I do however entirely approve of the show’s whimsy and joie-de-vivre.  My favorite example so far happened in the show’s 100th episode when Barney, one of the main characters, led the cast in a large musical number complete with dancing.  Frankly, I don’t expect large musical numbers from sitcoms, but I wish I could.  I like choreographed songs and dances almost as much as I like hero stories.  They’re people singing and playing together, and enjoying singing and playing together.

A lot of people hate them, of course.  The most common complaint I’ve heard is that they aren’t realistic:  large groups of people don’t spontaneously burst into the same song, don’t then create delightful polyphony, and most certainly don’t dance around each other in complex synchronized patterns.

In a very obvious sense, that complaint is true.  I’m typing this in my local library.  There are between 50 and 100 people here.  If I started singing and dancing, I suspect that none of them would join me.  Also I would probably get ejected by the library staff.  Expecting otherwise wouldn’t be realistic.

But expecting otherwise would be good, which is the interesting part.  Granting that it isn’t nice to disturb people who are trying to find peace and quiet–I might want to step outside the library first–but I think most people would rather live in a world where musical numbers happen.  After all, the complaint about realism has been around for about as long as musical numbers have been around–millennia–but people still write, perform, and enjoy them.

In fact if I did start singing and dancing, a fair number of people would probably have an impulse to join me, somewhere in that instant before the reasonable side of their personality told them they would be embarrassed.  (They would also know that if they just weren’t afraid of being embarrassed, we would have a lot of fun.)  Most of the rest of the people would probably be interested rather than annoyed.  After all, the phenomenon of Flash Mobs is about this very thing: people wish reality were a bit more like musicals, and they want to see such a reality even if they don’t feel comfortable joining it.

We just can’t escape that crippling belief that musicals aren’t realistic though, and that being the drabber sort of realistic is a virtue.  We know from experience that reality is something starker, more sober, and more practical.  We’re actually a bit suspicious about anything that might make us sing and dance publicly with strangers.  Any such inspiration would have to be either delusional or chemically induced.

At the very best it’s certainly childish.  Children can live in a world of happy fancies, but being an adult means accepting darkness, accepting the stifling of dreams, accepting the unavoidable presence of sadness.  This is why we show musicals to kids and then stop watching them ourselves.  As adults we watch things like The Dark Night and Saving Private Ryan instead, movies which reinforce our understanding of a harsher “truth.”  Musicals may be fun occasionally, but we think they’re lies.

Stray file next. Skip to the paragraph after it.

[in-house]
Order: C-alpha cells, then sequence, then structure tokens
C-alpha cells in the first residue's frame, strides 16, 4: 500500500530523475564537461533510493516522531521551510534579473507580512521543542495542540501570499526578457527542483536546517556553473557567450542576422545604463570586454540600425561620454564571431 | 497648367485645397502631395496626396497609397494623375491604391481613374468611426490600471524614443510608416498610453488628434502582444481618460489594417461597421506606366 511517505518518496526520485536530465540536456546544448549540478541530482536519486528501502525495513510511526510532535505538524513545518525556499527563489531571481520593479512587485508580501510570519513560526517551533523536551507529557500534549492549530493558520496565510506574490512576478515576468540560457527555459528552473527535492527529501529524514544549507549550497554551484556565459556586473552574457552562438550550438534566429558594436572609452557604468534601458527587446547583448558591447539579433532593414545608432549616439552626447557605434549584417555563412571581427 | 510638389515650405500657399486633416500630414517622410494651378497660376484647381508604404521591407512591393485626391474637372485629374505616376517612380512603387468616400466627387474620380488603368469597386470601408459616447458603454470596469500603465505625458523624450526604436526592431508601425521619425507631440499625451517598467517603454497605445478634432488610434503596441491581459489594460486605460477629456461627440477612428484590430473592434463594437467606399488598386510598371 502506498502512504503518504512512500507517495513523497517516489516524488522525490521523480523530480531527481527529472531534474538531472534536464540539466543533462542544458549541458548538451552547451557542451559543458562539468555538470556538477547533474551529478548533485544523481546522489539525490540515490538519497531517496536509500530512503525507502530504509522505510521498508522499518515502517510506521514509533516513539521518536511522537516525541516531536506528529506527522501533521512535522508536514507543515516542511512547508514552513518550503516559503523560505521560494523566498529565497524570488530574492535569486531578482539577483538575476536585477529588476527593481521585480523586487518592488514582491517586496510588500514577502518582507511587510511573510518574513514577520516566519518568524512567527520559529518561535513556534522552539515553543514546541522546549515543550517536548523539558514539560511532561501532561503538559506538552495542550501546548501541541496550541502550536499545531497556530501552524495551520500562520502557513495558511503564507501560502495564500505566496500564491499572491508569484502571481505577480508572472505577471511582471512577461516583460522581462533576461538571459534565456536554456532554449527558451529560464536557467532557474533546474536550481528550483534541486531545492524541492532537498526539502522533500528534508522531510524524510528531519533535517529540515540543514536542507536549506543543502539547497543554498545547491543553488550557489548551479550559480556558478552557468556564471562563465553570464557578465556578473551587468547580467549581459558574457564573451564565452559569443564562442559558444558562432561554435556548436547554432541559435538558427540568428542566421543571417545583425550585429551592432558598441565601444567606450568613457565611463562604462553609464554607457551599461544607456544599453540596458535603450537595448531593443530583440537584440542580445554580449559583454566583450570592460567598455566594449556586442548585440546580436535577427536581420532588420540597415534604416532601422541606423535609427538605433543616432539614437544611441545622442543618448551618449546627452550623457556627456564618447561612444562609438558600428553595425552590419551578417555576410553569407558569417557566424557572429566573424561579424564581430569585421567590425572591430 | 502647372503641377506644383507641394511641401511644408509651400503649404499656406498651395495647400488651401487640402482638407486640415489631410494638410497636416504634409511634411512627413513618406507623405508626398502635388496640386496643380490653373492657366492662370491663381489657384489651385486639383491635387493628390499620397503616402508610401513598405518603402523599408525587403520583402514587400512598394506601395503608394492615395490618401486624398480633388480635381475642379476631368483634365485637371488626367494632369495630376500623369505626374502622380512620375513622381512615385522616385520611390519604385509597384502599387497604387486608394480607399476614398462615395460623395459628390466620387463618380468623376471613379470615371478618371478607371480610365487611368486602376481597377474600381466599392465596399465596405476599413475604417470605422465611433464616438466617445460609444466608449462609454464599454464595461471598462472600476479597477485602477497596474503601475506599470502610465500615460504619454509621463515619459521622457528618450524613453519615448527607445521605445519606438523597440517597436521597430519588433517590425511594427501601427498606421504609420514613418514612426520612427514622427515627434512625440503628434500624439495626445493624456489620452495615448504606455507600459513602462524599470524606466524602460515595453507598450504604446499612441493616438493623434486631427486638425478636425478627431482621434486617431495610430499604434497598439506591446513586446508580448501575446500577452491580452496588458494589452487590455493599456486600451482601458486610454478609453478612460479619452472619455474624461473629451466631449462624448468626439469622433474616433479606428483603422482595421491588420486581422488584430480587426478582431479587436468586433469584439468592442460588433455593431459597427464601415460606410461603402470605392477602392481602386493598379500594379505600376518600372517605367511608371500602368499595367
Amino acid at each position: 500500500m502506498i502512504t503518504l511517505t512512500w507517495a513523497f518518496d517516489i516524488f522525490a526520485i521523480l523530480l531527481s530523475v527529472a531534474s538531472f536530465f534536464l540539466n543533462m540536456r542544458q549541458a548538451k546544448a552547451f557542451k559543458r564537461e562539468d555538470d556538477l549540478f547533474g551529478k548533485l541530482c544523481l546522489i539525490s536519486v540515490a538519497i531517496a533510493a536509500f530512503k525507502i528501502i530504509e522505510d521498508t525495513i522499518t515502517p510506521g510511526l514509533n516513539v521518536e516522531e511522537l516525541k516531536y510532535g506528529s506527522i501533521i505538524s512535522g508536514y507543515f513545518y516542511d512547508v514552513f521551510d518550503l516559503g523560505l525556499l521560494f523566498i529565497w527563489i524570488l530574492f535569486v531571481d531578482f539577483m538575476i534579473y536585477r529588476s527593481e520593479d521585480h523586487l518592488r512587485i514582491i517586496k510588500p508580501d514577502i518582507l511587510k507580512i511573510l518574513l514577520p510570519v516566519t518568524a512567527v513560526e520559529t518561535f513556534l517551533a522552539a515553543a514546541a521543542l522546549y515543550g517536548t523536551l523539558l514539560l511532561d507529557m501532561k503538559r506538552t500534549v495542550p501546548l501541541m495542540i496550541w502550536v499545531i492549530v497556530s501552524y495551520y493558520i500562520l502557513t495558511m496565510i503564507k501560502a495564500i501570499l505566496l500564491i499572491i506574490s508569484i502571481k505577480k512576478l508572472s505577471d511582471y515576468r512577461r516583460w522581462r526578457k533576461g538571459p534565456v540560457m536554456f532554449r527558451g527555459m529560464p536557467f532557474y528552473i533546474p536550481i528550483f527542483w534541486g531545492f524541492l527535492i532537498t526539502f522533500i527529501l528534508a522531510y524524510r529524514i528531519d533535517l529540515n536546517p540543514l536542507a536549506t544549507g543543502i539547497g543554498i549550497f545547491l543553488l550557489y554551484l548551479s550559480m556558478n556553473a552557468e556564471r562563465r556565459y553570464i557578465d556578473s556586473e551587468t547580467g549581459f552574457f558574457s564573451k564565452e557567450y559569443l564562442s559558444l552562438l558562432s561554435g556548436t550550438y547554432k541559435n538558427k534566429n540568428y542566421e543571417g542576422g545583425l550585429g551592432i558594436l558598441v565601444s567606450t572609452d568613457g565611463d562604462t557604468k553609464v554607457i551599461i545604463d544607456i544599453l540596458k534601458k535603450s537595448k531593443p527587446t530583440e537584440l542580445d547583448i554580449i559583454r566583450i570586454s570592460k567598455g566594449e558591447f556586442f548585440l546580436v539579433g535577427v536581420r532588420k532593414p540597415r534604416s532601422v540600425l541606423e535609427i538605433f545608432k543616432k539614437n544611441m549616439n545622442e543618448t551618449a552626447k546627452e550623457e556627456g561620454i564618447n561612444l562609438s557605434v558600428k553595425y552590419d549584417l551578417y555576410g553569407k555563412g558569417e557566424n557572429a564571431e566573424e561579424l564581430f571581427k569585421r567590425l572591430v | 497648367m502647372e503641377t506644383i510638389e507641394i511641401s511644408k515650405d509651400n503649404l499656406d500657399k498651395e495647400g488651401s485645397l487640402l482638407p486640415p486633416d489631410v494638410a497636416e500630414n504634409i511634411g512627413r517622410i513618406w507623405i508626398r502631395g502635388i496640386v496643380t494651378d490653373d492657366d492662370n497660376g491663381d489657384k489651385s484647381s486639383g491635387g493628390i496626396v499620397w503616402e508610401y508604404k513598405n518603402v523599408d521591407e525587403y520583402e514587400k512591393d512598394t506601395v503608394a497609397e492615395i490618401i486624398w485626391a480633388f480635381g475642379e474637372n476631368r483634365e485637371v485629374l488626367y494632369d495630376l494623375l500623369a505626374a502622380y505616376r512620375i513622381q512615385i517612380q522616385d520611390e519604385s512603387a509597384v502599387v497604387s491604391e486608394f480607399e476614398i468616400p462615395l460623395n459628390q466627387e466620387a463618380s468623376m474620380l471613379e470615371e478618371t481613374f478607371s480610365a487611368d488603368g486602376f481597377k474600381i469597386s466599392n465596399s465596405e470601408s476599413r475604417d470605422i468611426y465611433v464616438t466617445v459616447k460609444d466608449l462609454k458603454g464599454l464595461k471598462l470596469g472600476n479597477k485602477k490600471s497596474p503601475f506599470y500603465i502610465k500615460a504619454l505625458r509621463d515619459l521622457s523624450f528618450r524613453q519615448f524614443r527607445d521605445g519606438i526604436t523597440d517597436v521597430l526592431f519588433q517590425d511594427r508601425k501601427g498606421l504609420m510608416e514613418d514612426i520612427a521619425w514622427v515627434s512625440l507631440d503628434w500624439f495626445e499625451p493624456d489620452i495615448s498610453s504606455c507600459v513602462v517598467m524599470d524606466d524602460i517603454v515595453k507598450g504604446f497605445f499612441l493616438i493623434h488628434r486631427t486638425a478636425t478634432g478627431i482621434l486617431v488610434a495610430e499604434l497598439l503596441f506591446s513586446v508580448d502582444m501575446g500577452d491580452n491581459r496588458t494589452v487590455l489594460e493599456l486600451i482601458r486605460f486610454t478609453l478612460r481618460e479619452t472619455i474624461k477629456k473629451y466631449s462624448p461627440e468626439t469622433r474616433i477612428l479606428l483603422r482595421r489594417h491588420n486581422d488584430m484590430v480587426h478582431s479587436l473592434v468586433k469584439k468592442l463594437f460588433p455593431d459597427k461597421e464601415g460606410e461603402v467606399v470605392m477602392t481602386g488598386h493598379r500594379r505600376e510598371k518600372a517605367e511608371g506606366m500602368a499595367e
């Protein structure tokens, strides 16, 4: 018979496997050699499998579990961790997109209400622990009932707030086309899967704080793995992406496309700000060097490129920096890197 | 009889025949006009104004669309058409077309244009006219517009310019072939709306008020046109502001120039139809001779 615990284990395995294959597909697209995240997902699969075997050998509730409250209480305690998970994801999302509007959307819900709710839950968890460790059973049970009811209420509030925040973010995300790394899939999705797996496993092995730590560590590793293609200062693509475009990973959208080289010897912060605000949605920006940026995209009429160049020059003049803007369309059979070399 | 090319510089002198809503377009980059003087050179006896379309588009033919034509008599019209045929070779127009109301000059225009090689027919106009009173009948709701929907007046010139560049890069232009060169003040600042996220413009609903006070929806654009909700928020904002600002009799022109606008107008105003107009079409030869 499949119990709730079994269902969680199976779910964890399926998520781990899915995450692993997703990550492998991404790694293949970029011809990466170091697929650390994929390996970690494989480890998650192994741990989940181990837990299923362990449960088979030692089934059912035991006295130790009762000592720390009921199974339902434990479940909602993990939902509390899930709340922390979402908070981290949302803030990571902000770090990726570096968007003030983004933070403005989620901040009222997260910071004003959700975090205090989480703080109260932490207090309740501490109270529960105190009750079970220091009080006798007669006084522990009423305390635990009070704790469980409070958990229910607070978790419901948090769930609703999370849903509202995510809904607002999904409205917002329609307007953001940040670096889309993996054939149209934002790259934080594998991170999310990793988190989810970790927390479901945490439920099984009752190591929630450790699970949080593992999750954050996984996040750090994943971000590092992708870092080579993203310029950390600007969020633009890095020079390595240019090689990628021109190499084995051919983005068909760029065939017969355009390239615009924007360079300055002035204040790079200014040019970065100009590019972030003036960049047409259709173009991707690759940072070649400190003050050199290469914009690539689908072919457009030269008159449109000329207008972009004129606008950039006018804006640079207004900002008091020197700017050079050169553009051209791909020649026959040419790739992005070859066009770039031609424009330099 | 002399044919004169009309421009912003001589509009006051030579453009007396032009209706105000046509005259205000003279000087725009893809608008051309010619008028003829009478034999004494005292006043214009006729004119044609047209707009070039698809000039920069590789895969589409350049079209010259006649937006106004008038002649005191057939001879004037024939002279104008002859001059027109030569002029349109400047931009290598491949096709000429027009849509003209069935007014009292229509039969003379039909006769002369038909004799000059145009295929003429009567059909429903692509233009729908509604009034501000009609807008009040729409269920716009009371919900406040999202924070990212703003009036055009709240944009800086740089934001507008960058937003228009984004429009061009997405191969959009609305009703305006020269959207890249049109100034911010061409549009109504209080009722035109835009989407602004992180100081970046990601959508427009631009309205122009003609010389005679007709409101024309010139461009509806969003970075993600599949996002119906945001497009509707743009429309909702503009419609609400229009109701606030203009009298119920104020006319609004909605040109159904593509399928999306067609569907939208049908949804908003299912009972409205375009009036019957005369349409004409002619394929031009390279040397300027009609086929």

Which is probably why as adults we have so much trouble embracing Christmas the way we did as children.  We’ve told ourselves too often that Christmas is a lie.

You see, Christmas had the world’s first musical number, the world’s first Flash Mob.  A group of shepherds were minding their own business when suddenly the world around them erupted with angels.

I think we tend to imagine the angels as being rather staid figures, wearing choir robes and primly singing about God as they floated in the night sky.  Our imaginations have also been beaten down by our grim view of reality, apparently.  Frankly, I think if angels want to put on a show, we ought to imagine that they’re at least as effective at it as Gilbert and Sullivan were.

And make no mistake, when a multitude of angels “suddenly appeared” (Luke 2:13) to the shepherds, they were putting on a show, probably one that they had been looking forward to for a long time.  Finally they would get to show us that our entire view of reality was wrong and that the truth was something happier, brighter, and musical.

The Eternal Son of God, who had every right to be mad enough to destroy us, was instead, as the song, “Hark the Herald Angels Sing,” puts it, “pleased as man with men to dwell,” bringing reconciliation, healing, light, and life.  He came to share with us a bigger reality, to show us the Joy and Love that’s forever and irrevocably in God, and then to invite us out of our grim small delusion into that happy truth.